Barcelona mayor calls Israel an apartheid state and cuts ties

MADRID (AP) – The mayor of Barcelona has severed her city’s official ties with Israel, accusing the country of “crimes of apartheid against the Palestinian people.”

Mayor Ada Colau’s decision on Wednesday has little practical impact – the most tangible impact being a halt to the 25-year-old city twinning agreement with Tel Aviv.

But the announcement of the city as a popular tourist destination and home to one of the world’s most famous football clubs carries significant symbolism and adds to a growing list of critics who have labeled Israel an apartheid state. Israel rejects allegations of delegitimization and anti-Semitism and describes the decision as “unfortunate”.

In a letter to Israeli Prime Minister Benjamin Netanyahu, Colau said the move came in response to a campaign by dozens of local groups and thousands of activists.

She cited a range of Israeli policies, including the 55-year military occupation of the West Bank, the annexation of East Jerusalem and the building of settlements on land claimed by the Palestinians for a future state.

“As the mayor of Barcelona, ​​​​a Mediterranean city and a human rights defender, I cannot be indifferent to the systematic violation of the fundamental rights of the Palestinian people,” she wrote. “It would be a grave mistake to adopt a policy of double standards and turn a blind eye to a violation that has been extensively scrutinized and documented by international organizations for decades.”

In recent years, three well-known human rights groups – Human Rights Watch, Amnesty International and Israel’s B’Tselem – have accused Israel of apartheid both within the country and in the occupied territories.

Amnesty and the other groups say the fragmentation of areas inhabited by Palestinians is part of a broader regime of control aimed at maintaining Jewish hegemony from the Mediterranean to the Jordan River.

They point to discriminatory policies in Israel and in annexed East Jerusalem, Israel’s blockade of the Gaza Strip, which has been ruled by the militant Hamas group since 2007, and its continued control of the West Bank and construction of Jewish settlements, which most of the international community holds illegal. The election of the new hard-line Israeli government, dominated by ultra-nationalists opposed to Palestinian independence, has reinforced these concerns.

The Palestinians are seeking the West Bank, East Jerusalem and Gaza, territories conquered from Israel in 1967, for a future independent state.

Israel says its own Arab citizens, who make up about 20% of the population, enjoy equal rights, including the right to vote, and have reached the upper echelons of business, entertainment, law and entertainment. She views the West Bank as a disputed area whose status should be settled through negotiations, and says it withdrew from Gaza in 2005, two years before Hamas took control.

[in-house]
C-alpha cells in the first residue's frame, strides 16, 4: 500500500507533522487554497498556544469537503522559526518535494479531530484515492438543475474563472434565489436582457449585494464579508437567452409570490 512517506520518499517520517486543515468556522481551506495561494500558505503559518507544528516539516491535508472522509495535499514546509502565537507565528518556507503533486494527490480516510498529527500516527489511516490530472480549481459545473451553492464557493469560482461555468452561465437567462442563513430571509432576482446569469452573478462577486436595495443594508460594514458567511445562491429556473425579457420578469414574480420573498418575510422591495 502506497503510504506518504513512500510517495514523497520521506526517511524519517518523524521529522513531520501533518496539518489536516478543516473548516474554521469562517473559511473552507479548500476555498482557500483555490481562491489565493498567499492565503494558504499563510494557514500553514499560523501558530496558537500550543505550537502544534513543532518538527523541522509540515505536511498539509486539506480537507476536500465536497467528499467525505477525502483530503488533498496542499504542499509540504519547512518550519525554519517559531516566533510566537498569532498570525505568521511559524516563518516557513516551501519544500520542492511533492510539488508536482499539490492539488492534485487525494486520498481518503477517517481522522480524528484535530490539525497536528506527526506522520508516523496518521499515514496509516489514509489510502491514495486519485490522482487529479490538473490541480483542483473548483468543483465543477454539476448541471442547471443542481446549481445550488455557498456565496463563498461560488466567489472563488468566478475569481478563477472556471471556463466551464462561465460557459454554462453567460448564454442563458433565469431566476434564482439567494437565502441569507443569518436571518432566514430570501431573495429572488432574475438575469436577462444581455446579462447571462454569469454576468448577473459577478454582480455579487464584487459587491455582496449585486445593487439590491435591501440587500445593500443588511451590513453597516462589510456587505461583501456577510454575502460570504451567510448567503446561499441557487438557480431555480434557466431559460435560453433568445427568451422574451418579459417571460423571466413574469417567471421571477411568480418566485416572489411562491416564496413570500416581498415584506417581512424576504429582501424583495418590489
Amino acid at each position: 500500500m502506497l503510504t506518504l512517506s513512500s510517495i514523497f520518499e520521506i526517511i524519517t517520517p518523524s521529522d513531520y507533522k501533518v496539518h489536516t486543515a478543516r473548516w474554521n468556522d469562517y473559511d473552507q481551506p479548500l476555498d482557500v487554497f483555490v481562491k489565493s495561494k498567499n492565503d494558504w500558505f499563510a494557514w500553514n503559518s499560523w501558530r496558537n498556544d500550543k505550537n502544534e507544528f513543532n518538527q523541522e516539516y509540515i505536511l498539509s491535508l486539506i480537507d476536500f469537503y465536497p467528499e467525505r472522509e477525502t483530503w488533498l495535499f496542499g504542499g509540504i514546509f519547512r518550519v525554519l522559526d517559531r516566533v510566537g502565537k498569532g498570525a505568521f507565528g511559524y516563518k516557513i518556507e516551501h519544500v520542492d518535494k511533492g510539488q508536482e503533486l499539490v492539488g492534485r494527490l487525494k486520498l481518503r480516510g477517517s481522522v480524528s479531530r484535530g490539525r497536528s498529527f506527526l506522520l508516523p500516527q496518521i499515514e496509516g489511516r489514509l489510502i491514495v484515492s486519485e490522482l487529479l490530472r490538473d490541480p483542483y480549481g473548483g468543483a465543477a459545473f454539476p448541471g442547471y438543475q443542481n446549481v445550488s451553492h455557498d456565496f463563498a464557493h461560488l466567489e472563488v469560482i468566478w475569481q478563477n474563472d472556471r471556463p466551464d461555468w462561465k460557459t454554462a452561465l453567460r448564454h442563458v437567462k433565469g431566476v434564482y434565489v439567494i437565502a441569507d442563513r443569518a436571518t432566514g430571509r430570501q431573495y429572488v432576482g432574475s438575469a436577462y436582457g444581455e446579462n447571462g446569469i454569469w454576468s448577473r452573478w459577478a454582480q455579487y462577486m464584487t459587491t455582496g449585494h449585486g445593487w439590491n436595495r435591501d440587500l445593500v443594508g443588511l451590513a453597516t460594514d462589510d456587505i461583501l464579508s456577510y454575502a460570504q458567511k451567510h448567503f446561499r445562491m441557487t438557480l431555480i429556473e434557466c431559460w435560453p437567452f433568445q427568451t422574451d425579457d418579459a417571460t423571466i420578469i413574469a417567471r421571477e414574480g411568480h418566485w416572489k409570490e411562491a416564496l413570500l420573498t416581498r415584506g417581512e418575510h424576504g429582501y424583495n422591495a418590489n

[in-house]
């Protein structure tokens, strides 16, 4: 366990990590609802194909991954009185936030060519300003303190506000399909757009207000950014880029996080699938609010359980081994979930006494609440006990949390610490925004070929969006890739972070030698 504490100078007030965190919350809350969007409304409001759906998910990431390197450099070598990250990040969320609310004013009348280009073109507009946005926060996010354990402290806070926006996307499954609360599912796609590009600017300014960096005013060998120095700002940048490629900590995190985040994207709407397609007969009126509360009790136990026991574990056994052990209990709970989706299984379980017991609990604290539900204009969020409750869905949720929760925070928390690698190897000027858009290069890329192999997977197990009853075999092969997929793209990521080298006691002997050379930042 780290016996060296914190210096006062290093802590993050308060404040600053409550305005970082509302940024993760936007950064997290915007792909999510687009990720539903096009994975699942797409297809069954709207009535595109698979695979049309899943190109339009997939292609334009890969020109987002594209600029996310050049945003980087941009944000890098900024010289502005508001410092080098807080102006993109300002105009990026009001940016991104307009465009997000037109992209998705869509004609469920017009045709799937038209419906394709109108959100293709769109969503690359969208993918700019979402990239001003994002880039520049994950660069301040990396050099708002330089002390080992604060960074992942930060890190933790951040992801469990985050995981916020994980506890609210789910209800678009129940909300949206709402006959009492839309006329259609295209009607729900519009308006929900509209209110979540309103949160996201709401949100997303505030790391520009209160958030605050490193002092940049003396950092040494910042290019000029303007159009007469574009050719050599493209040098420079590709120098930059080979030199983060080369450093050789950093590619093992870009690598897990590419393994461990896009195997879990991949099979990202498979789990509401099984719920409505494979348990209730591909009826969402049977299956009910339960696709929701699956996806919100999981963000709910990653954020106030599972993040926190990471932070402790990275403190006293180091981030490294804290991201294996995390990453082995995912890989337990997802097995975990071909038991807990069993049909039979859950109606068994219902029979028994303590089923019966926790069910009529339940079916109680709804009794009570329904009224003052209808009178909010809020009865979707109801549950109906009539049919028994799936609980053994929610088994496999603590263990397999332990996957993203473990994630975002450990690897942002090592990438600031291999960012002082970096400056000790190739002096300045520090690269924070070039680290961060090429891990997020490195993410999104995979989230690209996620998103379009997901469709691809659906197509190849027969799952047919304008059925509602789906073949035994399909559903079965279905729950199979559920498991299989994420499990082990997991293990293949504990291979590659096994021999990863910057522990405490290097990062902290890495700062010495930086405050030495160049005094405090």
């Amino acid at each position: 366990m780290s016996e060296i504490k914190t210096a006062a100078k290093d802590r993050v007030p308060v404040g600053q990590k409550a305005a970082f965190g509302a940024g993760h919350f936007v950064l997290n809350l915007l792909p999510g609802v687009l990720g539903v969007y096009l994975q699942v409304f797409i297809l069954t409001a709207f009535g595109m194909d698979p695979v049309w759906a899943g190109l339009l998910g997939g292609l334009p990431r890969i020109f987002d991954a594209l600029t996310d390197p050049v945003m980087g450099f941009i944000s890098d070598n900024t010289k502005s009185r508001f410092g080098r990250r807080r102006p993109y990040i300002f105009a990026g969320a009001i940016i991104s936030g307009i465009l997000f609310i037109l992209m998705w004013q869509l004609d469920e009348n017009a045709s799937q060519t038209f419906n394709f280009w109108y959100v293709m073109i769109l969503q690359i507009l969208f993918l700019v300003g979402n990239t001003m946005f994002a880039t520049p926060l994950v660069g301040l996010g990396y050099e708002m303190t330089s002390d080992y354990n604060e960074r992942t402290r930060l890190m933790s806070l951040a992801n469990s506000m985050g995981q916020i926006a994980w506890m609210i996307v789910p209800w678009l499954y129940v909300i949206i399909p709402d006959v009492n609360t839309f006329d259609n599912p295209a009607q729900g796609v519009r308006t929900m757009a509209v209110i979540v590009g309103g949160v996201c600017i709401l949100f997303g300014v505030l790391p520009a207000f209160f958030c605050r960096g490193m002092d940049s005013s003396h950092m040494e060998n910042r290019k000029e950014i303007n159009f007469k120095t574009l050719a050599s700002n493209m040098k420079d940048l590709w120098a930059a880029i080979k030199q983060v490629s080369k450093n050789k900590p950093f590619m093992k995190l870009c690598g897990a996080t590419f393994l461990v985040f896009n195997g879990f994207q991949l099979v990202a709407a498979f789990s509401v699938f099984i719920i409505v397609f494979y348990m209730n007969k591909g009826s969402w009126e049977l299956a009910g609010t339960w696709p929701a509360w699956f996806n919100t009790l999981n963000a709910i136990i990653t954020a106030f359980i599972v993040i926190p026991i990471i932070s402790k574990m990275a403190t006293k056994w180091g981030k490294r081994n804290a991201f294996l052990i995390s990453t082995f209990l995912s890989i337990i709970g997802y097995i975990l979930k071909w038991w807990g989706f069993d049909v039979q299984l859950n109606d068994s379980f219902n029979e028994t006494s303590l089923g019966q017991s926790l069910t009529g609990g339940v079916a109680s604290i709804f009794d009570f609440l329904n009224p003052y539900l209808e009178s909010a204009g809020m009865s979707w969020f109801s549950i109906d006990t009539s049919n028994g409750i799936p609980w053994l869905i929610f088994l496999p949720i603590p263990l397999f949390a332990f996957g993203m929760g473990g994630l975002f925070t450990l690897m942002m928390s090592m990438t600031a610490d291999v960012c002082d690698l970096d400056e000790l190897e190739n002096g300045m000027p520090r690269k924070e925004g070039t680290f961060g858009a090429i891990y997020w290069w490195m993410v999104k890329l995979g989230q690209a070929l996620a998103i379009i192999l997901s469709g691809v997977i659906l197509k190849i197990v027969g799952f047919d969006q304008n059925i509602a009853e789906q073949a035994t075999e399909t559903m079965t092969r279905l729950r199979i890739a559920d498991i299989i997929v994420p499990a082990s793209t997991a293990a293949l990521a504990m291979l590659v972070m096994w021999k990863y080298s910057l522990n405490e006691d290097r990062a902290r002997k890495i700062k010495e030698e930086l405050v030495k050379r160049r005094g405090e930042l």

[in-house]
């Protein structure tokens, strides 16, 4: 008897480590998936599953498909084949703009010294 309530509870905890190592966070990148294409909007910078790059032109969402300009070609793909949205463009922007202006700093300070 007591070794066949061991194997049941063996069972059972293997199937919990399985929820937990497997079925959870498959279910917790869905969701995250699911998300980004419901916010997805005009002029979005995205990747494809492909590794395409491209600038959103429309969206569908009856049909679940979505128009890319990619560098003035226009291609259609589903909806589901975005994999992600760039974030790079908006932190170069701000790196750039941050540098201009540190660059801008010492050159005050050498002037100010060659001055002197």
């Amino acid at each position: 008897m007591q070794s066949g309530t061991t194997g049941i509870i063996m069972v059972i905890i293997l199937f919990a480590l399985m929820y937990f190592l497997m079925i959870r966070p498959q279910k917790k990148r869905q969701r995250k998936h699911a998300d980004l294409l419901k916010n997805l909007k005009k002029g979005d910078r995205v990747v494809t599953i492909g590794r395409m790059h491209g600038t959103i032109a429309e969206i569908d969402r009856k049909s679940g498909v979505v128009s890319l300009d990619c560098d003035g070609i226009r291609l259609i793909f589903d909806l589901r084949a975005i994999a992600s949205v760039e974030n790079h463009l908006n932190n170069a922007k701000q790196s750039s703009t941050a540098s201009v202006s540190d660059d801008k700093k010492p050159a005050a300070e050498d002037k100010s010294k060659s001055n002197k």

Israel’s Foreign Ministry called Barcelona’s decision “unfortunate” and claimed it went against the will of the majority of the city’s population.

“The decision supports extremists, terrorist organizations and anti-Semitism,” it said. “The friendship between Israel and Barcelona is long-standing and based on a shared culture and shared values. Even this unfortunate decision will not harm this friendship.”

The Palestinian-led grassroots movement in favor of a boycott of Israel welcomed Barcelona’s decision. Alys Samson, an activist with the Stop Complicity with Israel coalition in Barcelona, ​​said the group had collected nearly 5,000 signatures for their campaign.

“We are very happy,” she said. “We hope that many more governments and institutions will follow suit.”

Meanwhile, the mayor of Barcelona’s archrival Madrid immediately offered to accept the partnership deal with Tel Aviv as both he and Colau wrestle positions on international issues and investment in an election year.

José Luis Martínez-Almeida, the Spanish capital’s conservative mayor, accused Barcelona’s leader of anti-Semitism and tweeted that he had written to the Tel Aviv mayor to share “Madrid’s commitment to democracy and freedom”.

“It would be an honor to partner with Tel Aviv,” he added. Spain’s right-wing politicians are increasingly turning to Israel diplomatically and commercially.

Spain’s two largest cities constantly bicker over everything from politics to football. Distrusted by the Catalan pro-independence movement, Colau is a leading left politician who faces a difficult election in May.


Federman reported from Jerusalem.


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